The added bonus of good argument

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From: Bob Watson, Springfield Road, Baildon.

YOUR Editoral (Yorkshire Post, January 30) rightly stated that Royal Bank of Scotland chief executive Stephen Hester commands a salary of £1.2m “which should be sufficient for any individual”.

It also pointed out that his package, agreed by the last Labour Government, was deemed to be justified because it was the going rate for the job, and he was brought in from elsewhere to try and sort out the mess.

As such, one has to wonder at the fuss that his earnings has incurred, when he is in the process of trying to turn round the bank’s fortunes, and is in control of thousands of employees.

Compare this to premier league footballers, many of whom earn far more, and yet little criticism is ever made of their totally unjustified salary levels, let alone hearing our politicians crying out for something to be done about that.

It is all too easy to criticise bankers’ and chief executives’ pay, but fire also needs to be directed at other unacceptable excesses, against which action is long overdue.

Just going for the easy and/or popular targets is simply not good enough.

From: Stanley Parr, Maple Avenue, Pershore, Worcs.

IT’S not everyday that somebody gives up £1m! The contract was for somebody to rescue RBS – Stephen Hester applied and was accepted for the job. He could have gone anywhere and earned more!

To ensure he delivers, results are monitored by an executive committee and, after his salary, the committee can veto the agreed bonus, or not.

In other words – subject to the committee approving the financial results, which they did – he is entitled to his bonus! The fact “that he can afford it” is irrelevant! The money was offered and he did the job!

How many of us have accepted a wage, or salary for a job, then done the job correctly, but for free?

What Mr Hester has just surrendered, has earned him far more than £1m – his generosity has lit a beacon of hope and trust, for faith in the future of Britain!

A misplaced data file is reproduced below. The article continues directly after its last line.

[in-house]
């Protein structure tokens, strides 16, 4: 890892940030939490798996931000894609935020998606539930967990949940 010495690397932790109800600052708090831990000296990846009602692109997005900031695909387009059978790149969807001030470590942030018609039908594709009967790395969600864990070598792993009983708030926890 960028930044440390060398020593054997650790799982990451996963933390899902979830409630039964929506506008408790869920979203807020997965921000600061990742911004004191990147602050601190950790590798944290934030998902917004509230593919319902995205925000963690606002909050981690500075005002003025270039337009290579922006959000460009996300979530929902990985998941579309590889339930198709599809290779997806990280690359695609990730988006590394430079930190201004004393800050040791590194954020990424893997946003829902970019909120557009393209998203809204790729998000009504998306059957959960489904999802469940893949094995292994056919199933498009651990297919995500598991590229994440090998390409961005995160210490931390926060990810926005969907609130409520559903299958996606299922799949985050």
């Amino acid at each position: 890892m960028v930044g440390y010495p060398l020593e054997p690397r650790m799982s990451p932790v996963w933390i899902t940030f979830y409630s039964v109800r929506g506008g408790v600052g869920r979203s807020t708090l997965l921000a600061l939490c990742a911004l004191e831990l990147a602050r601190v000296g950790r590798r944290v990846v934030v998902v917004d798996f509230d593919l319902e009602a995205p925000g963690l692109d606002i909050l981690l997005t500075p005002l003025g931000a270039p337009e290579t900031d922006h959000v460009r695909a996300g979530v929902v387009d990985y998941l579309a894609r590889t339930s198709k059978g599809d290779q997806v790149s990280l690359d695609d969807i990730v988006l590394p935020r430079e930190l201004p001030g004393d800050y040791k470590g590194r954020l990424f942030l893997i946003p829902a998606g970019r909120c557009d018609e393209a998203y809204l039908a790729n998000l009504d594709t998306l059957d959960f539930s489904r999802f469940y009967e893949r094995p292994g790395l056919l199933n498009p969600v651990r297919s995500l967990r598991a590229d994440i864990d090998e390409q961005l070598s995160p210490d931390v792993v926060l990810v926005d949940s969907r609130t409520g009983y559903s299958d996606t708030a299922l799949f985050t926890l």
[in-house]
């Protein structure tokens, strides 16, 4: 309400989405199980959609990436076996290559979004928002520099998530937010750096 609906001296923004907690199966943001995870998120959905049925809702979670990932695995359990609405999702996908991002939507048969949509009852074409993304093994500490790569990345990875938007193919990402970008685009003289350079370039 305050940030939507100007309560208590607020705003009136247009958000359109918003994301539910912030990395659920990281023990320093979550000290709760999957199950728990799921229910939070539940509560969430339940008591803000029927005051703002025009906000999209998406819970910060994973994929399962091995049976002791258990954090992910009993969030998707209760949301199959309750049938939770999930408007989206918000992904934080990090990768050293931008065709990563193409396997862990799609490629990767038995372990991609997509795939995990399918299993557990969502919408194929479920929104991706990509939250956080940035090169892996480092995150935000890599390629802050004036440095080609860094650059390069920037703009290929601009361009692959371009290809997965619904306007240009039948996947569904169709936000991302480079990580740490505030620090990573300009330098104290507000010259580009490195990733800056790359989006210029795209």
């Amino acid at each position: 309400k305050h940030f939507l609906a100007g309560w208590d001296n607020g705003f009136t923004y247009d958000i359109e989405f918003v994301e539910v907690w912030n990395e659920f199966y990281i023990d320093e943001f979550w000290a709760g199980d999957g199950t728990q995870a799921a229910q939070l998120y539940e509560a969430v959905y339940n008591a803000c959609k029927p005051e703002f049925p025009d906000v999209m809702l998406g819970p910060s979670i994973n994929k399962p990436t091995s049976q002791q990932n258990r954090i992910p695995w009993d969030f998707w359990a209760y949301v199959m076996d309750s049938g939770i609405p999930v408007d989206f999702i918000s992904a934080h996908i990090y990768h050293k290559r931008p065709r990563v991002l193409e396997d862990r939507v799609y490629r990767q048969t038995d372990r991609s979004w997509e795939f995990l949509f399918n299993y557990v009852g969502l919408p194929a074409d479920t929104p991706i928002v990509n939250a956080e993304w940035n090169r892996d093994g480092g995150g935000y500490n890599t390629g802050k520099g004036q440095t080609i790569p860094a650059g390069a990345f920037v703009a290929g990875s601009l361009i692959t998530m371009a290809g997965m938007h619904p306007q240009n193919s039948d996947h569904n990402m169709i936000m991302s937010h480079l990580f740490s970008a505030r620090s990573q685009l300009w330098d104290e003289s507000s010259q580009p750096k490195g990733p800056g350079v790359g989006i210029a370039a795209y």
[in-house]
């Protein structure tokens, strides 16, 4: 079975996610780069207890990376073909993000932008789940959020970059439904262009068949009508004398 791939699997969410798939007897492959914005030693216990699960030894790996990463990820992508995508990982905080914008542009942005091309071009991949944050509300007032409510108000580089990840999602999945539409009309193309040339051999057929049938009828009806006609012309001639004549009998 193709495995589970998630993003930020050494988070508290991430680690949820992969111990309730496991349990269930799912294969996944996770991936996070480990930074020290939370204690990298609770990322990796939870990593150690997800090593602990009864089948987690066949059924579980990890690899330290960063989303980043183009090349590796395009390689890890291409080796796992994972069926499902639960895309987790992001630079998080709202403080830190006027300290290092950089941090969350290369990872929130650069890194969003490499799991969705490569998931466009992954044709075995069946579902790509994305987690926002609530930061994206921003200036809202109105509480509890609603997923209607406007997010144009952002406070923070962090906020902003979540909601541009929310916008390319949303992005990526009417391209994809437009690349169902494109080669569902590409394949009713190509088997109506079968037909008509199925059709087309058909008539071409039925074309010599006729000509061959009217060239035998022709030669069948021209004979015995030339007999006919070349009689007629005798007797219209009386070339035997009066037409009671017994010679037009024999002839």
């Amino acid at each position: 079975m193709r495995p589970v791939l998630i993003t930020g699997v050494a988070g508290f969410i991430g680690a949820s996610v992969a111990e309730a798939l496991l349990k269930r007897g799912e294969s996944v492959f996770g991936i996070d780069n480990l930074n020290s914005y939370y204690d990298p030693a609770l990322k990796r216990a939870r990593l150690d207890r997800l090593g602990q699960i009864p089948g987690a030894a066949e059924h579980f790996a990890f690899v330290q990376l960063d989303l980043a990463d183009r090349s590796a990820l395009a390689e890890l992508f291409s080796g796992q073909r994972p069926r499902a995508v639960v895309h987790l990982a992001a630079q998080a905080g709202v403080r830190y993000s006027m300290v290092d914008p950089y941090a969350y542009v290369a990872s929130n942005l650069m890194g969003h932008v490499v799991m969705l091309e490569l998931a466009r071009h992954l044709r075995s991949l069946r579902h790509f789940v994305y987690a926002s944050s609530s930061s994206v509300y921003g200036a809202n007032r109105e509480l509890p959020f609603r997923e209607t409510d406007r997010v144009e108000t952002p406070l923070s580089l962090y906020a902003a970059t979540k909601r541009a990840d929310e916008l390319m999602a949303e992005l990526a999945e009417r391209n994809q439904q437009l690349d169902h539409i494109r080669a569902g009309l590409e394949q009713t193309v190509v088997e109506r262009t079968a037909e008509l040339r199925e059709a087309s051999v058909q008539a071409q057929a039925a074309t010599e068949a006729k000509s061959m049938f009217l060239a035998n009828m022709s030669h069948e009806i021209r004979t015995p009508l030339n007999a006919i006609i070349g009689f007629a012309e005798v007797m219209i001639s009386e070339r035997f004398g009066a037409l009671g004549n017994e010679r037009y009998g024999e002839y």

Mr Hester now has the priceless gratitude of the British people. We need more Mr Hesters – to lead the way.

From: Barrie Frost, Watson’s Lane, Reighton, Filey.

IT is nauseating in the extreme for those receiving truly obscene remuneration packages, and those who support them, to continually threaten to go “elsewhere” if any attempt is made to restrict their outrageous greed, for isn’t greed the only way which their demands can be described and how can anyone morally justify such blackmail.

There is simply not enough opportunities or vacancies in “elsewhere” to accommodate all those who believe they are qualified to visit these greener pastures, so why don’t we just let them get on with moving (Tom Richmond, Yorkshire Post, January 31).

From: Nigel Bywater, Airedale Terrace, Morley, Leeds.

SIR Philip Hampton, the Royal Bank of Scotland’s chairman, and Stephen Hester, the chief executive, have both turned down bonuses.

Good on them. Both men will, more than likely, still earn more than £1m each.

The that the British taxpayer will receive, would not have been possible without those protesters that “occupied” city centres in Leeds and around the world; and perhaps, Ed Milliband, and the Labour Party’s call for a vote in Parliament to reject these bonuses.

From: Godfrey Bloom MEP for Yorkshire & North Lincolnshire, Main Street, Wressle, Selby.

AN excellent example of how renewable energy damages the economy is the announcement by the Royal Bank of Scotland that they are loaning £300m to UK energy projects.

Money for useless wind mills and solar panels which should be going to real industries.